Of course, there are McCartney interviews on tape, too. While John was busy pulling the walls of the Beatles temple down around him, Paul eventually recovered from the setback enough to make his first solo album, McCartney. Usually astute with publicity, at this point he slipped up, putting out an ambiguous press statement along with his record in April 1970 that was interpreted as saying that he’d broken up the band. Headlines of blame ran around the world. "How could he?" distressed fans wanted to know. "It was all a misunderstanding," he told me a few days later. "I thought, ‘Christ, what have I done now?’ and my stomach started churning up.
I never intended the statement to mean ‘Paul McCartney quits Beatles’."
It was ironic. The Beatle who had most wanted the group to stay together, the biggest Beatles fan of all, was being blamed for its dissolution.
"Why didn’t you write it when I told you in Canada?" John demanded when he realised that Paul had accidentally got the dubious honour of ending the world’s favourite group. As he’d started it, he thought he should be the one to end it. "You asked me not to," I said. He was scornful. "You’re the journalist, Connolly, not me," he snapped.
What strikes me most, though, listening again to the tapes, is how prescient John was, how closely his ear was tuned to the changing mood of the times. As once he’d instinctively known which songs to write and what pithy comments would grab a headline, somehow, while in the middle of the whirlpool that was the Beatles, he’d seen the end approaching.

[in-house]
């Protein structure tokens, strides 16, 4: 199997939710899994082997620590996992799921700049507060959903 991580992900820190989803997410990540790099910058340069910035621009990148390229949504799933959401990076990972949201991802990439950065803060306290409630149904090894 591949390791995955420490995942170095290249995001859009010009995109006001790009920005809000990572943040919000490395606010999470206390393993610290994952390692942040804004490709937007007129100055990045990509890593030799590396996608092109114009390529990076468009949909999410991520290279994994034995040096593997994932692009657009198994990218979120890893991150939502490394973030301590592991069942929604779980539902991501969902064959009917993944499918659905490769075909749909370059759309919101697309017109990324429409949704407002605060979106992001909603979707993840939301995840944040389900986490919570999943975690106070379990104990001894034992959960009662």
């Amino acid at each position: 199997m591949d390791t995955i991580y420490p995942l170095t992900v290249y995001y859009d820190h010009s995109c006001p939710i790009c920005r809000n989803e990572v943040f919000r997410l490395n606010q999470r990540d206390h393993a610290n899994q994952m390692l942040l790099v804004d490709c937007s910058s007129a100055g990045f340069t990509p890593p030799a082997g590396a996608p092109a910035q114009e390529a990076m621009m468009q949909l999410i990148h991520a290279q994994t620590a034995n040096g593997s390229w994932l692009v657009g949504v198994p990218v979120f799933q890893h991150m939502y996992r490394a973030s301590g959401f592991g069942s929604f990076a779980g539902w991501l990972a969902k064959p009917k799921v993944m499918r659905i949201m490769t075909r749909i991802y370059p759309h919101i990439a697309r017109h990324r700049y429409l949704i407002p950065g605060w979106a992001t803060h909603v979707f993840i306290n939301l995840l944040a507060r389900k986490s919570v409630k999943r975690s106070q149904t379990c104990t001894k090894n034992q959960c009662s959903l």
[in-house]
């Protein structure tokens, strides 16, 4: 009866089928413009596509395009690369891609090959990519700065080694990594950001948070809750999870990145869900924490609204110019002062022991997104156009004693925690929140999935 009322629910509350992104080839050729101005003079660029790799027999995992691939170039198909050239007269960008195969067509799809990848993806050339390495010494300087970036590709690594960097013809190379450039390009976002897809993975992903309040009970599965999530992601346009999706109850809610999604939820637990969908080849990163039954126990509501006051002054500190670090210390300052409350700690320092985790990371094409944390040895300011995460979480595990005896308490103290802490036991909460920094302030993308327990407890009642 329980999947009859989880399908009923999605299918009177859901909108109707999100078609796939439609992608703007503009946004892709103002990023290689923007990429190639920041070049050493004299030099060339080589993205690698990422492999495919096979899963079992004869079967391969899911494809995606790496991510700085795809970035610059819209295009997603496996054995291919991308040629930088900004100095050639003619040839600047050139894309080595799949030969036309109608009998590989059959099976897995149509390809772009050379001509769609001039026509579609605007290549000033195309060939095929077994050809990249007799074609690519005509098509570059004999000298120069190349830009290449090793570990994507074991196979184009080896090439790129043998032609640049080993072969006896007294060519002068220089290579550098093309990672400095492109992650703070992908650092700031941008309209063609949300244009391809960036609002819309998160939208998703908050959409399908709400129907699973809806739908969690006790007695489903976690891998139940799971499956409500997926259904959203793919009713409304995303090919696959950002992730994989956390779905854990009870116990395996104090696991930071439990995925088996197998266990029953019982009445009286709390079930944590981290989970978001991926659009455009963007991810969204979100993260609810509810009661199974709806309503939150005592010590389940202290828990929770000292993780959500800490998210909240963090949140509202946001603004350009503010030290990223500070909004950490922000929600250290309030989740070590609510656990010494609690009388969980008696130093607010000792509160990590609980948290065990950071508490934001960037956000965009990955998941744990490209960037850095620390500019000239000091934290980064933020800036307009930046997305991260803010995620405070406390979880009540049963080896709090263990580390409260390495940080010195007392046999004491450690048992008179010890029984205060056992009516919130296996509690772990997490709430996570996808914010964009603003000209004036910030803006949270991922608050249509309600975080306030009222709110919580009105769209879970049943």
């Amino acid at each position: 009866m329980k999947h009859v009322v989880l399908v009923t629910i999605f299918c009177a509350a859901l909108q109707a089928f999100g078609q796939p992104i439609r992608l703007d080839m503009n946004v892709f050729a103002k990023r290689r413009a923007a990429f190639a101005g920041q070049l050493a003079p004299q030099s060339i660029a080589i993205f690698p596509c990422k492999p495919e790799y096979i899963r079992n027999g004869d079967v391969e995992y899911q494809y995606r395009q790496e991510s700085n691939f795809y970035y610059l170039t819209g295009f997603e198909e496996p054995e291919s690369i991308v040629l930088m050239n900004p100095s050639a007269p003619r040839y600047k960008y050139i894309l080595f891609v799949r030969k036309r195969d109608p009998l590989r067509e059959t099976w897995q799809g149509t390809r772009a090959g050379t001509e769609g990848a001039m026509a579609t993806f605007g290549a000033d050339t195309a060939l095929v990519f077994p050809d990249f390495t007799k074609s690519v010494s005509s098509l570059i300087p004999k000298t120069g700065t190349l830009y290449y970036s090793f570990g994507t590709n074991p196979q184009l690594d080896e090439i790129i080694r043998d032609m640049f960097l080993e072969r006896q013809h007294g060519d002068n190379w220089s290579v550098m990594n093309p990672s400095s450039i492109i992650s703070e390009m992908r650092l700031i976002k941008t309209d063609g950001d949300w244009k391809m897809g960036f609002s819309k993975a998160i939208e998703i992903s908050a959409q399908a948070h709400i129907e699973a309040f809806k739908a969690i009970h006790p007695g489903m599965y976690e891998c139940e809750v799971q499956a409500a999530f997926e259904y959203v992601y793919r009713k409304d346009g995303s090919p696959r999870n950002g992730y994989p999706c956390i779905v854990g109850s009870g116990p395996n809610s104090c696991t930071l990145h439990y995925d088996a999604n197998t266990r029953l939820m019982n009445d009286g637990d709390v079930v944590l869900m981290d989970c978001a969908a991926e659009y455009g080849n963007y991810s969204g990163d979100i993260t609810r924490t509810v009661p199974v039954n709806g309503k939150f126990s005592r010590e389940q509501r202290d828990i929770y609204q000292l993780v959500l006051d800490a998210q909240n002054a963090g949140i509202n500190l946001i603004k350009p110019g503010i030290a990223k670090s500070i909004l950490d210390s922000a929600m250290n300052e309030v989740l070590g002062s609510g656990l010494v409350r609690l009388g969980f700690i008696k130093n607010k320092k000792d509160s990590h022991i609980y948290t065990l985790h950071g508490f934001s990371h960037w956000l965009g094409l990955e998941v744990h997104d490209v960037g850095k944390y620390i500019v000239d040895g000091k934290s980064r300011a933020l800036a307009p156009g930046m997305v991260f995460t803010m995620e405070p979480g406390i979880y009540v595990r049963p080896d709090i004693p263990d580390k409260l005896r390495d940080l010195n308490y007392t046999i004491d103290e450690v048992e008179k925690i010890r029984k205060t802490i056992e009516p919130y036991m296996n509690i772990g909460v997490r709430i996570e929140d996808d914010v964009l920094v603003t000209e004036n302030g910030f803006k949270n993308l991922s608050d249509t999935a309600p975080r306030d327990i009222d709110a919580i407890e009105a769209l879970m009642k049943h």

"The whole thing died in my mind long before all the rumpus started," he said in 1971 when I was spending a few days with him and Yoko in New York. "We used to believe the Beatles myth just as much as the public, and we were in love with them in just the same way. But basically we were four individuals who eventually recovered our own individualities after being submerged in a myth.
"I know a lot of people were upset when we finished, but every circus has to come to an end. The Beatles were a monument that had to be either changed or scrapped. As it happens, it was scrapped. The Beatles were supposed to be this and supposed to be that, but really all we were was a band that got very big.